(Disclosure: I work for Google, but these are personal views.)
Someone told me an interesting point of view: Indian startups are solving problems that have a physical, on-the-ground component. This is true with e-commerce startups (Flipkart), groceries (Big Basket), food delivery (Tiny Owl), second-hand sales (Quikr) and transportation (Ola). These are all real-world products and services, not purely software-based interactions like Gmail or Snapchat.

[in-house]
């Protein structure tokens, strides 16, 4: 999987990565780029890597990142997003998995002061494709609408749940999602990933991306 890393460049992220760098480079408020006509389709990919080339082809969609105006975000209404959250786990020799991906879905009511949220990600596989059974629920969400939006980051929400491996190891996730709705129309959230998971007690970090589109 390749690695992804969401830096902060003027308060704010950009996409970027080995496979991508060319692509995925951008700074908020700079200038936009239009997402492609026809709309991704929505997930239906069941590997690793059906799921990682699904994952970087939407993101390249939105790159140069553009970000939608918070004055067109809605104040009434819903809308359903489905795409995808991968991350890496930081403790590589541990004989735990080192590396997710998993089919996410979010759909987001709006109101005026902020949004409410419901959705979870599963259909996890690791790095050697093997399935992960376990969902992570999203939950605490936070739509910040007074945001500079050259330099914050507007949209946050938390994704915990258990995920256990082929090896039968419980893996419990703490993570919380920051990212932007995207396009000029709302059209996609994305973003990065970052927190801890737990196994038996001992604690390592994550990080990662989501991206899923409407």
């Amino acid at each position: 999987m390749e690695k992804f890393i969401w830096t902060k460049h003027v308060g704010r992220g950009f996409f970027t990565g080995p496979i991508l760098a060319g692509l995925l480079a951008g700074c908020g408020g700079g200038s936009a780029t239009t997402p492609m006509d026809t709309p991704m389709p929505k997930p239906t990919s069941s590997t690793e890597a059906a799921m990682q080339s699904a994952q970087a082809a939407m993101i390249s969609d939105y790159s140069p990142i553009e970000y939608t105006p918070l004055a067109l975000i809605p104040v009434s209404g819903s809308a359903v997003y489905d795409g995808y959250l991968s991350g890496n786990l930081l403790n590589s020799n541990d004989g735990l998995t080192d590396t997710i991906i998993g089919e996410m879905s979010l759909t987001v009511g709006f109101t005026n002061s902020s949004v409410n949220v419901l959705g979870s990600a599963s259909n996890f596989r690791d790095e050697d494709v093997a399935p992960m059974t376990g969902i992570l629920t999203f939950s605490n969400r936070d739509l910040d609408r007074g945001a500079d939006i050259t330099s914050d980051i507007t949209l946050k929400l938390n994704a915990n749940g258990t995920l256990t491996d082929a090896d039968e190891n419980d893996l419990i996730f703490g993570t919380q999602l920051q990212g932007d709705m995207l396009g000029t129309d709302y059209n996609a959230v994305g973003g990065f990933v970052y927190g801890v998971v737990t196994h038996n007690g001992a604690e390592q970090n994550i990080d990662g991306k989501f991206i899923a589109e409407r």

Another example is Paytm. Payments are done differently from country to country. In other words, we don’t have a global market for payments, but separate markets for each country.
Come to think of it, it seems obvious that Indian startups solve problems involving the physical world, rather than the virtual world, or cyberspace as it used to be called .
From the perspective of an Indian user, foreign tech companies like Google (disclosure: my employer), Facebook, Dropbox or Microsoft operate in an entirely different world from Indian startups. The former operate in cyberspace and the latter in the real world. They are complementary rather than alternatives for each other, for the most part.
 With a few exceptions like Hike Messenger.